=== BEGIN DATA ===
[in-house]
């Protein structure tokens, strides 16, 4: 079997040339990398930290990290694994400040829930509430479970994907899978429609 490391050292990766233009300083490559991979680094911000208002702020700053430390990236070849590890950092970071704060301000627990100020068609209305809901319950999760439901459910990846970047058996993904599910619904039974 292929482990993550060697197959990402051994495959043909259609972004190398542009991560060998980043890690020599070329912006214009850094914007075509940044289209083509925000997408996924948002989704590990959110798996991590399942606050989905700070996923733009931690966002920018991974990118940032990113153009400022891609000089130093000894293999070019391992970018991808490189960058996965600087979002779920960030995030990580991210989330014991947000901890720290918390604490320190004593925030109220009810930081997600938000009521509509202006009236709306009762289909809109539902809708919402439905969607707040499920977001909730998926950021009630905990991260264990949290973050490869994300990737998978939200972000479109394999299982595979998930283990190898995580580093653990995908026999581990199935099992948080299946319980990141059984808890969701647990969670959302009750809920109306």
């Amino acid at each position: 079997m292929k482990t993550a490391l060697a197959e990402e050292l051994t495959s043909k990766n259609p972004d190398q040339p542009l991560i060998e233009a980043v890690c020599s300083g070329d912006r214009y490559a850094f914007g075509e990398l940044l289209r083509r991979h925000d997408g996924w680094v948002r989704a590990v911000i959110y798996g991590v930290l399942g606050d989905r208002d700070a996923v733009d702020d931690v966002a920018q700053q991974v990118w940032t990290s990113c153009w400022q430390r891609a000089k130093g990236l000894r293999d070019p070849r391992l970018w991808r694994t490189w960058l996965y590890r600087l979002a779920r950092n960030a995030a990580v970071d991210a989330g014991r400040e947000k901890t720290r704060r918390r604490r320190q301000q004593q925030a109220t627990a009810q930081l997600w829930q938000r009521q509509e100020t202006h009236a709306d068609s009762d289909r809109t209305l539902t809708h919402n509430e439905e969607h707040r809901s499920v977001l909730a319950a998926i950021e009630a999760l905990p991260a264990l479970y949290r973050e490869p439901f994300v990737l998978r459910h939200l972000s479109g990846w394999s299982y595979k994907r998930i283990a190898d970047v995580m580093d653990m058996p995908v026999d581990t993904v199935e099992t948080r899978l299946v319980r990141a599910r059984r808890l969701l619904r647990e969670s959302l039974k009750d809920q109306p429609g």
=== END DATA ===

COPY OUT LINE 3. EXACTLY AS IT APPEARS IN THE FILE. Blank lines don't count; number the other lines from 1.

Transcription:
């Amino acid at each position: 079997m292929k482990t993550a490391l060697a197959e990402e050292l051994t495959s043909k990766n259609p972004d190398q040339p542009l991560i060998e233009a980043v890690c020599s300083g070329d912006r214009y490559a850094f914007g075509e990398l940044l289209r083509r991979h925000d997408g996924w680094v948002r989704a590990v911000i959110y798996g991590v930290l399942g606050d989905r208002d700070a996923v733009d702020d931690v966002a920018q700053q991974v990118w940032t990290s990113c153009w400022q430390r891609a000089k130093g990236l000894r293999d070019p070849r391992l970018w991808r694994t490189w960058l996965y590890r600087l979002a779920r950092n960030a995030a990580v970071d991210a989330g014991r400040e947000k901890t720290r704060r918390r604490r320190q301000q004593q925030a109220t627990a009810q930081l997600w829930q938000r009521q509509e100020t202006h009236a709306d068609s009762d289909r809109t209305l539902t809708h919402n509430e439905e969607h707040r809901s499920v977001l909730a319950a998926i950021e009630a999760l905990p991260a264990l479970y949290r973050e490869p439901f994300v990737l998978r459910h939200l972000s479109g990846w394999s299982y595979k994907r998930i283990a190898d970047v995580m580093d653990m058996p995908v026999d581990t993904v199935e099992t948080r899978l299946v319980r990141a599910r059984r808890l969701l619904r647990e969670s959302l039974k009750d809920q109306p429609g």